Africa Regional

The expansion of the commercial seed sector in sub-Saharan Africa: Major players, key issues and trends

Sub Saharan Africa’s seed systems are undergoing a profound transition, with the private sector leading the way. This report outlines some of the major trends and activities of the major players involved in this, from Monsanto and DuPont Pioneer to the Alliance for a Green Revolution in Africa (AGRA) and the broader donor community.

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Appeal Board rejects GM potatoes for South Africa

The African Centre for Biodiversity (ACB) welcomes the recent decision made by the Minister of Agriculture, Water Affairs and Fisheries and an Appeal Board rejecting the commercialisation of genetically modified (GM) potatoes in South Africa.

The ACB with the support of the South African public, vigorously campaigned over a number of years against the Agricultural Research Council (ARC’s) bid to bring GM potatoes, also known as “SpuntaG2,” to the South African market. The potatoes were genetically engineered to produce a toxin to kill the potato tuber moth. The ACB has always contended that the GM potato posed unacceptable risks to human and animal health, the environment and the farming community. GM Regulators in SA, the Executive Council: GMO Act, agreed and rejected ARC’s application in 2009, citing a long list of biosafety, health and socio-economic concerns. These were challenged by the ARC in an appeal, which they have now definitively lost.

Executive Director of ACB, Mariam Mayet said, “we have waited several long years for this decision and are extremely pleased that smallholder farmers will not be saddled with this unwanted and risky technology”. The research into the “SpuntaG2” potatoes was bankrolled by the United States Agency for International Development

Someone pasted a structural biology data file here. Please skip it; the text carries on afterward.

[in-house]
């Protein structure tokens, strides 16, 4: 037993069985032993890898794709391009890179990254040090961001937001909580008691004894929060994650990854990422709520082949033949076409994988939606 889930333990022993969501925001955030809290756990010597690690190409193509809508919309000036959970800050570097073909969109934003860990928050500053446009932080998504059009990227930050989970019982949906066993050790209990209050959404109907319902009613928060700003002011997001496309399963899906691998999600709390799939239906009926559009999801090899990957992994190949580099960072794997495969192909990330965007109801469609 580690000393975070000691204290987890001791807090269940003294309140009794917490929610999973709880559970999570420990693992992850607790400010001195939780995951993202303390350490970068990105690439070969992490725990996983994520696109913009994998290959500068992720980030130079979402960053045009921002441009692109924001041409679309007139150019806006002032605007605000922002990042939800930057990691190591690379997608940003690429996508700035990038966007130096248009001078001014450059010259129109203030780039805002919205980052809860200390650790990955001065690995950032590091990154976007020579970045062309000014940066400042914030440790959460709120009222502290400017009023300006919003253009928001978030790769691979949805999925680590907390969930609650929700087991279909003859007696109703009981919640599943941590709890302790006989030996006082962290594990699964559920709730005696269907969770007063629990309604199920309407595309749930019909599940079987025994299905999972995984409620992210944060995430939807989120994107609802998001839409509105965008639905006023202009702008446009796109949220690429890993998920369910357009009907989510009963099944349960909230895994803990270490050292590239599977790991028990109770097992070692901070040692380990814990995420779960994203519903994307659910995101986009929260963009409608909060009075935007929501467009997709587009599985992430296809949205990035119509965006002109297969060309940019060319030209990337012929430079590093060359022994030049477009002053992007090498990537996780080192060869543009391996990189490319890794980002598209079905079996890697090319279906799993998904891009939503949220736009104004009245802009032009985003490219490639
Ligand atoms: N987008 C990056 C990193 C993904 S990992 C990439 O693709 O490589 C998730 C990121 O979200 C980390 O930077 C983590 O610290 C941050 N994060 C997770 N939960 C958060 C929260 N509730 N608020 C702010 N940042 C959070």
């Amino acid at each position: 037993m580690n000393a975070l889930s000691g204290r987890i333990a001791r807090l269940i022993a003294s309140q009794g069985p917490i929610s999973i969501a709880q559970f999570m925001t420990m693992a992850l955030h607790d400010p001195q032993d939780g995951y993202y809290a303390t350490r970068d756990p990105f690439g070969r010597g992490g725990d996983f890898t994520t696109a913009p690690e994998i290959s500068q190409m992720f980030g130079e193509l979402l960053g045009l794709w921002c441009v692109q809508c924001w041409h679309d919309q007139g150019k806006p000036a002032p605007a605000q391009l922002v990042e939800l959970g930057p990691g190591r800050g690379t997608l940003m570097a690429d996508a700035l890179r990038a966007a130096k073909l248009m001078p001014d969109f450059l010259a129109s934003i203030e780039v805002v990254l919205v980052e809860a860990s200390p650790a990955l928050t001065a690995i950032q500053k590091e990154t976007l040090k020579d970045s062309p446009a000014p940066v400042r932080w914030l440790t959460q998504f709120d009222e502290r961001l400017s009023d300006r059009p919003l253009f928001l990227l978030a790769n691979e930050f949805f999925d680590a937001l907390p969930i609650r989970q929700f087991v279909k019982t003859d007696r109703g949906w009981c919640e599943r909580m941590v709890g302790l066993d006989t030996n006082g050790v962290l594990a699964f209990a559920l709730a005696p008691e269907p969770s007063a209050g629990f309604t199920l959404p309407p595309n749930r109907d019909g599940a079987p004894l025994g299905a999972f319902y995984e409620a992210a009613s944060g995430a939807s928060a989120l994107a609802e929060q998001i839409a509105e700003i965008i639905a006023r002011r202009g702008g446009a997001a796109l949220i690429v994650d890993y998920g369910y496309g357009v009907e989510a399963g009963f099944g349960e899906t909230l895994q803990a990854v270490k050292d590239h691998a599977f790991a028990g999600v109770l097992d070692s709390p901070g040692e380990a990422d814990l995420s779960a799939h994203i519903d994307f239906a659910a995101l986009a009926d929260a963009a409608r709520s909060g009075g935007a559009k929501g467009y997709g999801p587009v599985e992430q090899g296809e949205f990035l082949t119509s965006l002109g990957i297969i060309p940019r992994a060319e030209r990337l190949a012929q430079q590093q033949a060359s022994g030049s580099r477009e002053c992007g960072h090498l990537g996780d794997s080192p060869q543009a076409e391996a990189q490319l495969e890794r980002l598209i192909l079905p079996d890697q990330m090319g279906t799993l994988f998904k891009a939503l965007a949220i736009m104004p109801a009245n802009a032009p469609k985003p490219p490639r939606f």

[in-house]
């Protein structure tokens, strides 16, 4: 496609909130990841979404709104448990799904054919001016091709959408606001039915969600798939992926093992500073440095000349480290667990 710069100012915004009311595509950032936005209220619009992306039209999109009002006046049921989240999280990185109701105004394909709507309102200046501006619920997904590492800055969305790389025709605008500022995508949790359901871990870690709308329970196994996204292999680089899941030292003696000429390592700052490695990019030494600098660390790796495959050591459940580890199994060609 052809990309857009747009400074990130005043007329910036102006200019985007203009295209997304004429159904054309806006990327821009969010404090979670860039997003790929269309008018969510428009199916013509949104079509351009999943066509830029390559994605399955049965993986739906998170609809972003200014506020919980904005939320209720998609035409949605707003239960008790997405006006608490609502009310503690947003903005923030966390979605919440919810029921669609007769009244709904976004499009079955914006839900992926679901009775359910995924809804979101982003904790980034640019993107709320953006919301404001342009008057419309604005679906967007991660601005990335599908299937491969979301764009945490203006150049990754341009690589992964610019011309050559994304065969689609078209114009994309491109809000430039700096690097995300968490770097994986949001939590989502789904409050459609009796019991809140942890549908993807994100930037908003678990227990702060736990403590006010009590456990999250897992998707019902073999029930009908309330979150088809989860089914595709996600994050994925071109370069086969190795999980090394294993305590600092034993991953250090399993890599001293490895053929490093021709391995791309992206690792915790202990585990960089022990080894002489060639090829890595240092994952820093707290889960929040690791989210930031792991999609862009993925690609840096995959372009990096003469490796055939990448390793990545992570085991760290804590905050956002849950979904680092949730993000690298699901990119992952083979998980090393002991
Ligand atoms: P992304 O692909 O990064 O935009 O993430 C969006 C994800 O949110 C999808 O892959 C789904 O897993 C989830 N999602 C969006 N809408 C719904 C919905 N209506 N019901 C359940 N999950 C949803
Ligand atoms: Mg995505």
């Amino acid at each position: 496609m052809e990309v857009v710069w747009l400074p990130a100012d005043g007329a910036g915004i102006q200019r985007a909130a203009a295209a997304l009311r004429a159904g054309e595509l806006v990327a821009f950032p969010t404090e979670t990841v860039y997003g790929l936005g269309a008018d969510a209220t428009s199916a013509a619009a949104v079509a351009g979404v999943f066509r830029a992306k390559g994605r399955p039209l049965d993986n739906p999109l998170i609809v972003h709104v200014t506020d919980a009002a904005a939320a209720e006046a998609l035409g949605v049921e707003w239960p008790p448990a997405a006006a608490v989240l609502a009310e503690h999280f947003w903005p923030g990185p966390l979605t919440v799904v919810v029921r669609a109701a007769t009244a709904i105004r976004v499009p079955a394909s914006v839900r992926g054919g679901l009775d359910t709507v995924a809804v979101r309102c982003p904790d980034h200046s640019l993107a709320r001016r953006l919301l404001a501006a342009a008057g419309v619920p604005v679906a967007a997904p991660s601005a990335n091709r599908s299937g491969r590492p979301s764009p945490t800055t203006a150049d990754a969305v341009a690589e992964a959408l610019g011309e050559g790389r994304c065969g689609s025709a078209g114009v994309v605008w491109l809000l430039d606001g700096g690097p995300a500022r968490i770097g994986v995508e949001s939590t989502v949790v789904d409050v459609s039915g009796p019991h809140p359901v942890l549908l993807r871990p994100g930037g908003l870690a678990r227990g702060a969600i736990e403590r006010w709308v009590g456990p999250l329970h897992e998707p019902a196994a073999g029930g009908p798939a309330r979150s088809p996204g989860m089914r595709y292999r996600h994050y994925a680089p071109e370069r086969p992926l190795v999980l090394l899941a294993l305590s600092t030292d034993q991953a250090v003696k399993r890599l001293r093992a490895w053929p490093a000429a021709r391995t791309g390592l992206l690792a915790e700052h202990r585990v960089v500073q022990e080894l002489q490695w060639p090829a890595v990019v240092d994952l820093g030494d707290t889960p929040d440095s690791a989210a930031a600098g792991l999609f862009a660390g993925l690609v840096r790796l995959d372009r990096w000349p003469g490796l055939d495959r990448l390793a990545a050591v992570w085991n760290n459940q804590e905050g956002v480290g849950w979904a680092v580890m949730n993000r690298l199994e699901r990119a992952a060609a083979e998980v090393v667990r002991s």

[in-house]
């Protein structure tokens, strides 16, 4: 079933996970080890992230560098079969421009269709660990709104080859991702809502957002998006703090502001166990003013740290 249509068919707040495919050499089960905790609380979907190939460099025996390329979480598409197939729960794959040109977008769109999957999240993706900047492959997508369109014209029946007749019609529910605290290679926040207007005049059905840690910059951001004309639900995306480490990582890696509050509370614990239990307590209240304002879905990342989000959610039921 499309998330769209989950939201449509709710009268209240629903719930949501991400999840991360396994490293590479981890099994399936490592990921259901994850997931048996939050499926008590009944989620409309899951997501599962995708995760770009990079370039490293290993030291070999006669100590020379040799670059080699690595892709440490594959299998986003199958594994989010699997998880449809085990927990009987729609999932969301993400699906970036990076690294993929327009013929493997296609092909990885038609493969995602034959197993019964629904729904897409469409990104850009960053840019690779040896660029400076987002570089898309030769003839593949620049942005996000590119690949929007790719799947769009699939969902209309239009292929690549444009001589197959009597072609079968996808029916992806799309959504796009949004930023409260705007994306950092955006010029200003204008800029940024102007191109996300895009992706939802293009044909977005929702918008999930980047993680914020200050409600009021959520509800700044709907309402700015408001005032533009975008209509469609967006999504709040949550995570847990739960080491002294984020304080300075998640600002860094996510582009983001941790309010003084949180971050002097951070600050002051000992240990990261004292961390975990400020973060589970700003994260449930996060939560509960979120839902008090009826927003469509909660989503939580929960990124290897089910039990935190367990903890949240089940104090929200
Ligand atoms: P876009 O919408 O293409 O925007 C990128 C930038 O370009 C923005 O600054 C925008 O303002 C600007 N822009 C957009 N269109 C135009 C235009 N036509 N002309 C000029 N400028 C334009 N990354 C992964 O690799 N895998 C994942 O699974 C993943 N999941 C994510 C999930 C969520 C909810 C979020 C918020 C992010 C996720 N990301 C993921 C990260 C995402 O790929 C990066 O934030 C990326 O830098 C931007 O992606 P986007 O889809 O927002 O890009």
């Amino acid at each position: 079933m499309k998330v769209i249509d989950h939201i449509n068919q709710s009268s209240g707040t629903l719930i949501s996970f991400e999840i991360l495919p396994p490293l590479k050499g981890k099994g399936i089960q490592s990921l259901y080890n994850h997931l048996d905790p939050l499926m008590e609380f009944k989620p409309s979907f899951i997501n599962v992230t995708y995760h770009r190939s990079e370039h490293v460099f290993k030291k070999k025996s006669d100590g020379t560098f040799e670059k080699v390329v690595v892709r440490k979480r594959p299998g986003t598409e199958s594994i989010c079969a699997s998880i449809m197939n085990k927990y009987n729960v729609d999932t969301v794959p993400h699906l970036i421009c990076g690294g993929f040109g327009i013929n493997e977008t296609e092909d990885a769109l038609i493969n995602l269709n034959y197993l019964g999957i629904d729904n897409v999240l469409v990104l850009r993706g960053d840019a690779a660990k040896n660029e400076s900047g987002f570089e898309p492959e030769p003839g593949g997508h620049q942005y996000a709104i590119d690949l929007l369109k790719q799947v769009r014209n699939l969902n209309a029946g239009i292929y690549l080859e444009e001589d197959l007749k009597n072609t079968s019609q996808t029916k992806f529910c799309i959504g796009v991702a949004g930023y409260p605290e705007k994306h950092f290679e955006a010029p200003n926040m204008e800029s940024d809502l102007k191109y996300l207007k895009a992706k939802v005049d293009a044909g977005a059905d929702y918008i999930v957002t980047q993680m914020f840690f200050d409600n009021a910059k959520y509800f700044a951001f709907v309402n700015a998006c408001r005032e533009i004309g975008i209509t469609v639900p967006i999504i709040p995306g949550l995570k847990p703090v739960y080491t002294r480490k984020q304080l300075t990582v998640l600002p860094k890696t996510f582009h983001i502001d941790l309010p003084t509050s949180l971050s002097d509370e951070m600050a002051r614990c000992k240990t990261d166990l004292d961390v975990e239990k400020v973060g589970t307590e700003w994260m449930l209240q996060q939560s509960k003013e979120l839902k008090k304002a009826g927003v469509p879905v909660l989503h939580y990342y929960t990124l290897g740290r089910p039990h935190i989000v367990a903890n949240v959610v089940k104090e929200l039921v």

The political economy of Africa’s burgeoning chemical fertiliser rush

The African Centre for Biosafety has today released an in-depth report, The Political Economy of Africa’s burgeoning chemical fertiliser rush, which looks at the role of fertiliser in the Green Revolution push in Africa, some of the key present and future fertiliser trends on the continent and the major players involved in this.

The value of the global fertiliser industry is immense. In 2012 the global sales of NPK fertilisers alone were over US$200 billion, compared to a total global pesticide market of US$75 billion. Though Africa accounts for only around 1.6% of global consumption, discoveries of huge deposits of natural gas around the continent (a key fertiliser ingredient) is expected to result in a flurry of fertiliser plant construction, the costs of which are likely to run in the billions of dollars.

In parallel developments, the promotion of fertiliser use in Africa is a core component of the new Green Revolution push on the continent. This is most clearly articulated by the Abuja Declaration of 2006, which called for average fertiliser use across the continent to increase for 8kg per ha to 50kg per ha by 2015. In the interim, numerous initiatives have place increasing fertiliser use (particularly by

Giving With One Hand and Taking With Two: A Critique of Agra’s African Agriculture Status Report 2013